This is joy. I stand on the sideline, not really sure of where the air in my lungs came from or how it got there, but holding it, harnessing it, hurling it into infinity as my shrill sound joins the cacophonous chord of the rest of the band. The fans are on their feet, my friends are at my side, and fierce joy tears through me. Nothing can compare to this moment, it shines sharp enough to cut the fog of time to pieces when I look back on it down the road. Too soon, but not soon enough for my lungs, the note is cutoff and we cheer. I walk away from my last performance, and my eyes are bright, with pride and maybe, tears.
This is hope. My eyes are bright, in the pane of the airplane window. I squint past their dim reflection to the flash of light I caught on the horizon, my forehead pressed against the glass. Lightening spiderwebs across the sky in the distance, illuminating mountainous clouds as we fly parallel, closer and closer. My view improves with every moment, and I know they’re slipping by too fast: just as they get better, soon enough they’ll be gone. I stifle a yawn, but I won’t miss this, not yet. I watch the lightening strike again and again, watch it writhe across the sky, crack it wide open; watch it spread through the clouds, a muted, fleeting flash. I think of flying home, to family and future, to finishing one chapter and falling fast into another without knowing much of what to expect. I think of where I’ve been and where I’m going. I think of how my God is big enough and bold enough to shoot lightening through the sky, and how good and gracious and giving He is to not keep it to himself, to give me a show on my way home. I smile, and snuggle deeper into my stiff, narrow seat.
This is peace. I’m snuggled in a high-backed armchair in my grandparents’ living room, with a book on my lap, hot tea in my hand, and a roaring fire at my back. Football’s on the television, no one’s really watching; we’ve all taken up positions in various states of relaxed, on couches, chairs and cushions, and we pay no attention to the sound of sports on low, lost in whatever we’re reading and throwing the odd comment to another across the way. We play Rook, four of us, and despite the fact that half the time I have a hand like a foot and not a clue what I’m doing, Grandaddy and I set them twice and win the game. We laugh and high-five, then move the chairs back, bring some fudge in from the kitchen, and return to our previous positions, this time, with the news and a dog snoring as the backdrop for the living room to live on. I curl up in my chair and close my eyes.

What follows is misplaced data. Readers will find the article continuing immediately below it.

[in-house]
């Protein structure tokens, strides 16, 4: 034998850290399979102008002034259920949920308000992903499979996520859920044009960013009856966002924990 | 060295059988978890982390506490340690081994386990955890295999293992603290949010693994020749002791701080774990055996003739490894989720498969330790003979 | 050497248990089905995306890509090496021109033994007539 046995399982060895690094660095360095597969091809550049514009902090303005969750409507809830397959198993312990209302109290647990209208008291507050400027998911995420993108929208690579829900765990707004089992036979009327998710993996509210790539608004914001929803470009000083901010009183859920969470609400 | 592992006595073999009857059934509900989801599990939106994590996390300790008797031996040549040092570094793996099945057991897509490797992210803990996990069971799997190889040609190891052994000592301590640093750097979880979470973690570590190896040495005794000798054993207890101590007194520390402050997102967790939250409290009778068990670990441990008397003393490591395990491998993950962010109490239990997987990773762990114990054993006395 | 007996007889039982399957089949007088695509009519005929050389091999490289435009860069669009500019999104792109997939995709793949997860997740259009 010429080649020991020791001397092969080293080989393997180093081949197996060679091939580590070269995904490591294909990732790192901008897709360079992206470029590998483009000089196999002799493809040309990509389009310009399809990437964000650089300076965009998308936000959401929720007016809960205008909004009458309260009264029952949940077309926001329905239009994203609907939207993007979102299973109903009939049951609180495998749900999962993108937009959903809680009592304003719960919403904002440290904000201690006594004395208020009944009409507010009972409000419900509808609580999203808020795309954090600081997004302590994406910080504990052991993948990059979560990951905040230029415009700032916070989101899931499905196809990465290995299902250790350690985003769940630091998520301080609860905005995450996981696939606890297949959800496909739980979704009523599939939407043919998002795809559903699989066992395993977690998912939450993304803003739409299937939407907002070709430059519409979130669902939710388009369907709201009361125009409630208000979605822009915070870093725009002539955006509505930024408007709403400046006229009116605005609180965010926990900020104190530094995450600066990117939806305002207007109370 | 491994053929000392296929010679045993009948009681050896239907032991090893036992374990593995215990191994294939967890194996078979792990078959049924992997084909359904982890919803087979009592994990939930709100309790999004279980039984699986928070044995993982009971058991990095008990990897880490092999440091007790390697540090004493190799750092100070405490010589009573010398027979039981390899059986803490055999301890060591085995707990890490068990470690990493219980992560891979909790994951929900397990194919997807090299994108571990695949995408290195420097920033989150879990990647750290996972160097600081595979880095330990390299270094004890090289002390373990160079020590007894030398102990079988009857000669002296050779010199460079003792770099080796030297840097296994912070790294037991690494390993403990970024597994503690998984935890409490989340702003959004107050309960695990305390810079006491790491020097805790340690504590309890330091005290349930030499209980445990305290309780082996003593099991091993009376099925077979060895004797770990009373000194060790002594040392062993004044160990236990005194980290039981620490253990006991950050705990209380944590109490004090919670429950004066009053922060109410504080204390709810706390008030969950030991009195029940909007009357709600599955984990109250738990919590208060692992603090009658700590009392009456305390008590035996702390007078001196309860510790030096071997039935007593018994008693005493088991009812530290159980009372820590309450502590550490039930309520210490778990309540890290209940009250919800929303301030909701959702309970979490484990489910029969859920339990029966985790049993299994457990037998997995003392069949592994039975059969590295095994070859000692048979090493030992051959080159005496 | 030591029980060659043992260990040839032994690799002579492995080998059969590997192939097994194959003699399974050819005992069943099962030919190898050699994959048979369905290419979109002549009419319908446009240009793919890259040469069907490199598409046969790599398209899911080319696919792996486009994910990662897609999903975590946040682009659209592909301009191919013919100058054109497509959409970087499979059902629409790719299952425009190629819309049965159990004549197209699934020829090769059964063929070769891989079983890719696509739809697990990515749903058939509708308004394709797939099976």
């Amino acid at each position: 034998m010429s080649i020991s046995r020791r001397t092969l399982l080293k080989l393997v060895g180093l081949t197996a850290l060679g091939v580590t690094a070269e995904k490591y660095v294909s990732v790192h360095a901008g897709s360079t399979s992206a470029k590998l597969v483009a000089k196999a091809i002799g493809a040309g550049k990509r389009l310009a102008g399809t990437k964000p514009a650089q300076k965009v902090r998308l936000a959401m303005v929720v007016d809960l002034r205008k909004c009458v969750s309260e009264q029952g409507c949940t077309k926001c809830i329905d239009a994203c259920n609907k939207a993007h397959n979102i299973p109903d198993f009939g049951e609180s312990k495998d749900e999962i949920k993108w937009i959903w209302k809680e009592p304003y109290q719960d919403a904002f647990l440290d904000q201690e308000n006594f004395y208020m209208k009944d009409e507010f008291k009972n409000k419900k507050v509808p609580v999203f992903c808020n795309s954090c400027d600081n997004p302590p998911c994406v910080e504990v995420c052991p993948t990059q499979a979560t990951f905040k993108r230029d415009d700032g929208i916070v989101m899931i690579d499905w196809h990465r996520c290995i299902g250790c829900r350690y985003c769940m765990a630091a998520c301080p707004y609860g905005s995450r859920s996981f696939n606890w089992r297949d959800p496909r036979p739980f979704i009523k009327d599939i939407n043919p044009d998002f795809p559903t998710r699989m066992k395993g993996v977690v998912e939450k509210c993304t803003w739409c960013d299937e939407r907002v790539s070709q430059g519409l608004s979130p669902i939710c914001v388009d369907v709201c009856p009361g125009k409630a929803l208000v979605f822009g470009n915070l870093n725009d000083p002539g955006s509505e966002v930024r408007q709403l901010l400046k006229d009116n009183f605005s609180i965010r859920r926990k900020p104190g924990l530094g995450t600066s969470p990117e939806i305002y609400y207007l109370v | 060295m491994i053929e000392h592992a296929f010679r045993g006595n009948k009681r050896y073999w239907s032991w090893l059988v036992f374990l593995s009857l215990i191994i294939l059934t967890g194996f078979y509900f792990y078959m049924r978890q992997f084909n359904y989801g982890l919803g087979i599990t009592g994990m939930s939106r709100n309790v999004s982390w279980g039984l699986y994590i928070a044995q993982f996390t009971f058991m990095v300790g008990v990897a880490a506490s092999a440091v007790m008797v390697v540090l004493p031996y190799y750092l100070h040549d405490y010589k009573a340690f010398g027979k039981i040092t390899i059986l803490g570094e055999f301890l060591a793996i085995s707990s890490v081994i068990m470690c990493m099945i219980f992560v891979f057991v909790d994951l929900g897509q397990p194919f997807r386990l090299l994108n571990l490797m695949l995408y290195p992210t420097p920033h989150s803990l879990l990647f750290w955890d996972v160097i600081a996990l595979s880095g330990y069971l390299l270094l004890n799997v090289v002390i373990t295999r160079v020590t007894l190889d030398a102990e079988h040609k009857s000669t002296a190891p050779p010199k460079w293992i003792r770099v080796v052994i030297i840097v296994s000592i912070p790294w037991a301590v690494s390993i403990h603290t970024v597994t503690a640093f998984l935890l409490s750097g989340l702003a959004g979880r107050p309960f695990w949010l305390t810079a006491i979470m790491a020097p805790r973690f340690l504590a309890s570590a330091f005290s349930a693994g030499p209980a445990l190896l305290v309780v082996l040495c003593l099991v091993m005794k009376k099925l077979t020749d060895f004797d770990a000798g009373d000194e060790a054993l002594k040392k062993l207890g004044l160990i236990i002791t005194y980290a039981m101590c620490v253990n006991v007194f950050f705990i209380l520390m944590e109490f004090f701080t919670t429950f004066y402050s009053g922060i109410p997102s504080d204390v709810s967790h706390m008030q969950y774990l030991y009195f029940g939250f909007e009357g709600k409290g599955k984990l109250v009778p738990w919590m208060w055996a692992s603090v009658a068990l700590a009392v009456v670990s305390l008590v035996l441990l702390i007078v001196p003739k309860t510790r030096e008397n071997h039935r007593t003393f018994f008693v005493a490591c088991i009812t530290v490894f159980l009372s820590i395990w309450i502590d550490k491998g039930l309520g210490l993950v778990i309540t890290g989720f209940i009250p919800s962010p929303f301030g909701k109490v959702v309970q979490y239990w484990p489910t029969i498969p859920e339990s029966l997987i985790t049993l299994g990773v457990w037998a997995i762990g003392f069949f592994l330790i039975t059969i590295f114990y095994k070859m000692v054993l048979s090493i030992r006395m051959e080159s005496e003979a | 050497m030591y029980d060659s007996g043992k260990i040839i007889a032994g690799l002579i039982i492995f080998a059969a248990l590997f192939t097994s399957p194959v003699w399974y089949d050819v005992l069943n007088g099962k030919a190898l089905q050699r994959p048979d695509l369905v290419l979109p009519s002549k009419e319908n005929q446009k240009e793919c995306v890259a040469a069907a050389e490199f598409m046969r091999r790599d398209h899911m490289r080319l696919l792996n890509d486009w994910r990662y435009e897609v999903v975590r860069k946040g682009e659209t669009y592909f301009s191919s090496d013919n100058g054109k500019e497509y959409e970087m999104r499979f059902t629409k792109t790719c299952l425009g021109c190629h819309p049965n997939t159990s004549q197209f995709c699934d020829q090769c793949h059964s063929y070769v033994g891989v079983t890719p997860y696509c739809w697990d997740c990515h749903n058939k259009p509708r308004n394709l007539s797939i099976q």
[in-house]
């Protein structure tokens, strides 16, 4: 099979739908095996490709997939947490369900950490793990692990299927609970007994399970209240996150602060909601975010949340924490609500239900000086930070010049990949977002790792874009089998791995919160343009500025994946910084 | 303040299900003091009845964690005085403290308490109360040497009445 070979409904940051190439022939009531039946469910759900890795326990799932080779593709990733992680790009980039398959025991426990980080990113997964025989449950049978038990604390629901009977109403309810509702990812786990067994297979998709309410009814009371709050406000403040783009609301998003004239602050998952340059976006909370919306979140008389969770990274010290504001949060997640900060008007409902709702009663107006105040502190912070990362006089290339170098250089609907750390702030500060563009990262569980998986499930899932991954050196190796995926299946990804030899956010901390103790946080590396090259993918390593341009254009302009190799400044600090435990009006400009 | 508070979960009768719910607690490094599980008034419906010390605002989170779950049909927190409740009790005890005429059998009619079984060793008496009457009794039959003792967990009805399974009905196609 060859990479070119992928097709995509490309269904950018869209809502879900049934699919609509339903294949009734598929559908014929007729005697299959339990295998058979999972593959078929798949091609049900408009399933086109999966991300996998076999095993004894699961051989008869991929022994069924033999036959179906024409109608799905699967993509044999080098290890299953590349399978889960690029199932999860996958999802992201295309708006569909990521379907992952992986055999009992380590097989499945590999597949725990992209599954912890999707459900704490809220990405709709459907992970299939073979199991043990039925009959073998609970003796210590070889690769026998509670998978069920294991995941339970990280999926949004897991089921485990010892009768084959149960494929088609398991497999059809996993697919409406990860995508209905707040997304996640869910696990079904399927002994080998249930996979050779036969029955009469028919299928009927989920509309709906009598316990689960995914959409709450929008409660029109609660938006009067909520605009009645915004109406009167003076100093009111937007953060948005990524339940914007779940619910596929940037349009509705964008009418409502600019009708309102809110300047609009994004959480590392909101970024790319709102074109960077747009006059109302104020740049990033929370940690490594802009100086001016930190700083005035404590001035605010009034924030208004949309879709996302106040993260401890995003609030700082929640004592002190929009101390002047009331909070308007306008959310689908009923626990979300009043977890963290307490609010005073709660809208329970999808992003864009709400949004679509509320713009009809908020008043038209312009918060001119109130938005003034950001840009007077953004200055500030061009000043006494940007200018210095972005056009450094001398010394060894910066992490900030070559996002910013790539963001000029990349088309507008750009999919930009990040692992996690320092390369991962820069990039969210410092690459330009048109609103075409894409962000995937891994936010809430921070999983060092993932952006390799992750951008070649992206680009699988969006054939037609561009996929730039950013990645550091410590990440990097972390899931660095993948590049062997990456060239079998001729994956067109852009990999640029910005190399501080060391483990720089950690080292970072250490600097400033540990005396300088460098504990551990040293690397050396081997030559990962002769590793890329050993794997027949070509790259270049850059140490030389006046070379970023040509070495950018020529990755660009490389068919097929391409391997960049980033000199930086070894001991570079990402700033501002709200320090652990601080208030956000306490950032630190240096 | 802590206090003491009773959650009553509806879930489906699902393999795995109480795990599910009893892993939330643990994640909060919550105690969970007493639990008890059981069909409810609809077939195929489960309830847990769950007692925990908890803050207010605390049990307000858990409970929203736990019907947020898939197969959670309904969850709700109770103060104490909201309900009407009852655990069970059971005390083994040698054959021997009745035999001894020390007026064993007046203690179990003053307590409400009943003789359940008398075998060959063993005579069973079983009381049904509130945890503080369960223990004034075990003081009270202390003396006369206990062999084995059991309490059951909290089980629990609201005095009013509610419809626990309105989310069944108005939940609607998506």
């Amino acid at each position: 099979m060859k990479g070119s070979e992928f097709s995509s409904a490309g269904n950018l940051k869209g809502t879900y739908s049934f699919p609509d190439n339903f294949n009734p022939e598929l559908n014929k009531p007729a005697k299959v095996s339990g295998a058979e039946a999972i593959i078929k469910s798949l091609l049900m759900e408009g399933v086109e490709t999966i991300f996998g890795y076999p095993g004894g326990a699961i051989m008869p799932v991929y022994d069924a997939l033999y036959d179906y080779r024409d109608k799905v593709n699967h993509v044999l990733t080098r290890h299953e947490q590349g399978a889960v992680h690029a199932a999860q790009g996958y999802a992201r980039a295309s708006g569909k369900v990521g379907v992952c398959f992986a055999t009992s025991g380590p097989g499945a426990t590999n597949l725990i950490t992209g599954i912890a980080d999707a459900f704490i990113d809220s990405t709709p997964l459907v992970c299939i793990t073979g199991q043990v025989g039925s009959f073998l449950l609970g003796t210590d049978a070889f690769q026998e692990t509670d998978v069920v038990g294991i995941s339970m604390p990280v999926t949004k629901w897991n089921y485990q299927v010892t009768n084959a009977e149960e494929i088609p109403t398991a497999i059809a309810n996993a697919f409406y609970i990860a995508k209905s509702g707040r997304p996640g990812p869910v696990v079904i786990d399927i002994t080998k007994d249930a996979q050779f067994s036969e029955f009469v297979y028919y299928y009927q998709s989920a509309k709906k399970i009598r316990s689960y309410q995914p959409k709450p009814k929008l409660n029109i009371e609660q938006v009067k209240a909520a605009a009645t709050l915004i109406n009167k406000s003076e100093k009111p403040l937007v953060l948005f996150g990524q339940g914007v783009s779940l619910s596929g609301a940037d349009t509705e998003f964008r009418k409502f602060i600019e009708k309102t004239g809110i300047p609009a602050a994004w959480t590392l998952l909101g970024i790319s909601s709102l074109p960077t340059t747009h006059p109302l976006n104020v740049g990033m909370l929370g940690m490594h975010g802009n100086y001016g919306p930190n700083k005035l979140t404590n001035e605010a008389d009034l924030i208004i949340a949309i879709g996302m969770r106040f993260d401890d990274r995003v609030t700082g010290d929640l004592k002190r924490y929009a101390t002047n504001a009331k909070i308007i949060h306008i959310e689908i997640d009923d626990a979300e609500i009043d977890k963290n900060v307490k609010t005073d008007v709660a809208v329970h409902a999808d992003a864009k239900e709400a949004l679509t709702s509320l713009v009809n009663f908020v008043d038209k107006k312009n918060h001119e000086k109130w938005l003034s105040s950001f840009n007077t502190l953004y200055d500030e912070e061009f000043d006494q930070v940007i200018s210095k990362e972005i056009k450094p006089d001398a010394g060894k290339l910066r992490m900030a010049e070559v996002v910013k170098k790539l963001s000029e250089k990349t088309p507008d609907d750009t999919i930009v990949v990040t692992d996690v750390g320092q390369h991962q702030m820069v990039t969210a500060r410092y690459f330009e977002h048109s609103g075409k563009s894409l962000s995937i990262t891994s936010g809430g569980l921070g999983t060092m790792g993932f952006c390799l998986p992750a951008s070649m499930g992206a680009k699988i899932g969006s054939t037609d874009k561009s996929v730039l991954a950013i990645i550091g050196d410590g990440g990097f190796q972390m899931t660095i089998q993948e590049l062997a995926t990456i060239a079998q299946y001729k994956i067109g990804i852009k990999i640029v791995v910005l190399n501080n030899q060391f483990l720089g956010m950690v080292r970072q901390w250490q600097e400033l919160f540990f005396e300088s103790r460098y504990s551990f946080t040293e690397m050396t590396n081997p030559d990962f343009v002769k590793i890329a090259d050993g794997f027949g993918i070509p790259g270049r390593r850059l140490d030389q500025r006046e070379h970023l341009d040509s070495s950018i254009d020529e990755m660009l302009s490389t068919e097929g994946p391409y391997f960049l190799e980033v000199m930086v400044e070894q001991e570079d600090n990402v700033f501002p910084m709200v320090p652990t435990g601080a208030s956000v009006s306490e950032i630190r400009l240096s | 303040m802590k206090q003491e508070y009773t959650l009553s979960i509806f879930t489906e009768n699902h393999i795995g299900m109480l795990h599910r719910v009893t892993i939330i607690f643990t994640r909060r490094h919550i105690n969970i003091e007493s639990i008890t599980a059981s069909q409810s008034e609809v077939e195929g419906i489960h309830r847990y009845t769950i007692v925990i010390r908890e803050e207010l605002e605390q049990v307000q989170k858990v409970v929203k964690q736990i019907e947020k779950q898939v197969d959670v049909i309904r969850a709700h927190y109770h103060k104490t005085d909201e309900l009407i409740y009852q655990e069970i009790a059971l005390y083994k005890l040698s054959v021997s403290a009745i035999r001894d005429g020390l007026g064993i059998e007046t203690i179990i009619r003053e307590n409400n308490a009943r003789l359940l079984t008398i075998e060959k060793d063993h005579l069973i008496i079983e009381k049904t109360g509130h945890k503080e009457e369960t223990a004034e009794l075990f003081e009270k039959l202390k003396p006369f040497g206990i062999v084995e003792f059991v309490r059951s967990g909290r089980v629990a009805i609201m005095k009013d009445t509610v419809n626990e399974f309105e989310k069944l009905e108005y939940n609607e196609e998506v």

This is love. I close my eyes, and I’m eight years old again, dressed in my best for the Christmas Eve service. We sing from a blue hymnal, I hold my very own candle as we sing “Silent Night,” a circle of twinkling spheres throwing shadows on the sloping ceilings of the sanctuary. The next morning, I wake up first and dart downstairs to see everyone’s presents from Santa, neatly arranged by our stockings at the foot of the brick hearth. I smell my Granhannah’s cinnamon rolls, I take a toy from my pile and make my way upstairs, and we talk while she bakes, or lets me help her roll the sticky dough into shape. I open my eyes and give myself one more glance in the mirror on my way out the door. The same sloping wooden beams still support the sanctuary as we sing from the same blue hymnals. Five days later, my sixteen cousins and all the aunts and uncles shepherding them will flood my Grandaddy’s house, and we’ll stack food on every available surface, with a person in every open seat. The whole house will shake with laughter, and the only silence will come just before we eat, when we all join hands, the thirty-something, forty of us, and we pray.
Because Christmas is the coming of our Lord, of my Jesus. Christmas is about the hope, joy, peace, and love He brought to the table when He was laid in the manger. But Christmas is also the hundreds of memories that surround the day itself, and they are what immortalize that thrill of hope, that weary world rejoicing, that law of love and gospel of peace.
I hope your heart was full of gladness, and the peace that covered sadness. I hope your joy was overflowing, and your many blessings growing. I hope you had the time you’ve longed for, with the people that you love. And I hope you know that even if you felt none of that this Christmas, you are loved, and this holiday marks the day He came for you. I hope you had a merry Christmas.